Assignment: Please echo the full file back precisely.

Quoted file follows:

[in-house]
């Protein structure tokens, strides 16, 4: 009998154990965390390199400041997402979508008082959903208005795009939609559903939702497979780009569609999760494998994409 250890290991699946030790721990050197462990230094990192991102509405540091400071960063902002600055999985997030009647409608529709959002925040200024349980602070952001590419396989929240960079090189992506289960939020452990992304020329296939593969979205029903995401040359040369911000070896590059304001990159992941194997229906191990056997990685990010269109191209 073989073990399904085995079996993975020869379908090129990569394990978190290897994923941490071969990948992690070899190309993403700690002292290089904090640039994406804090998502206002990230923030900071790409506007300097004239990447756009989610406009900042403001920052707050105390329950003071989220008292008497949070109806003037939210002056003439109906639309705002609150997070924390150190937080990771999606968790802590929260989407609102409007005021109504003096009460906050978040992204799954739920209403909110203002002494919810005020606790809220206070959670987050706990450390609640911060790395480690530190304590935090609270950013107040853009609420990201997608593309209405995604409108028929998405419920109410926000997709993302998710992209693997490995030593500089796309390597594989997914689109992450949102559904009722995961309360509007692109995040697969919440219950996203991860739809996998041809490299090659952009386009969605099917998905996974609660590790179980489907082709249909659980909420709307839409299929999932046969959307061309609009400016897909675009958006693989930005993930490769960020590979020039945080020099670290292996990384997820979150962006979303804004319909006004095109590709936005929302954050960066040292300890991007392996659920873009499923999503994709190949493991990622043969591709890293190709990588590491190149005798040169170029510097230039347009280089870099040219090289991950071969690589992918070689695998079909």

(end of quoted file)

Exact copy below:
[in-house]
């Protein structure tokens, strides 16, 4: 009998154990965390390199400041997402979508008082959903208005795009939609559903939702497979780009569609999760494998994409 250890290991699946030790721990050197462990230094990192991102509405540091400071960063902002600055999985997030009647409608529709959002925040200024349980602070952001590419396989929240960079090189992506289960939020452990992304020329296939593969979205029903995401040359040369911000070896590059304001990159992941194997229906191990056997990685990010269109191209 073989073990399904085995079996993975020869379908090129990569394990978190290897994923941490071969990948992690070899190309993403700690002292290089904090640039994406804090998502206002990230923030900071790409506007300097004239990447756009989610406009900042403001920052707050105390329950003071989220008292008497949070109806003037939210002056003439109906639309705002609150997070924390150190937080990771999606968790802590929260989407609102409007005021109504003096009460906050978040992204799954739920209403909110203002002494919810005020606790809220206070959670987050706990450390609640911060790395480690530190304590935090609270950013107040853009609420990201997608593309209405995604409108028929998405419920109410926000997709993302998710992209693997490995030593500089796309390597594989997914689109992450949102559904009722995961309360509007692109995040697969919440219950996203991860739809996998041809490299090659952009386009969605099917998905996974609660590790179980489907082709249909659980909420709307839409299929999932046969959307061309609009400016897909675009958006693989930005993930490769960020590979020039945080020099670290292996990384997820979150962006979303804004319909006004095109590709936005929302954050960066040292300890991007392996659920873009499923999503994709190949493991990622043969591709890293190709990588590491190149005798040169170029510097230039347009280089870099040219090289991950071969690589992918070689695998079909």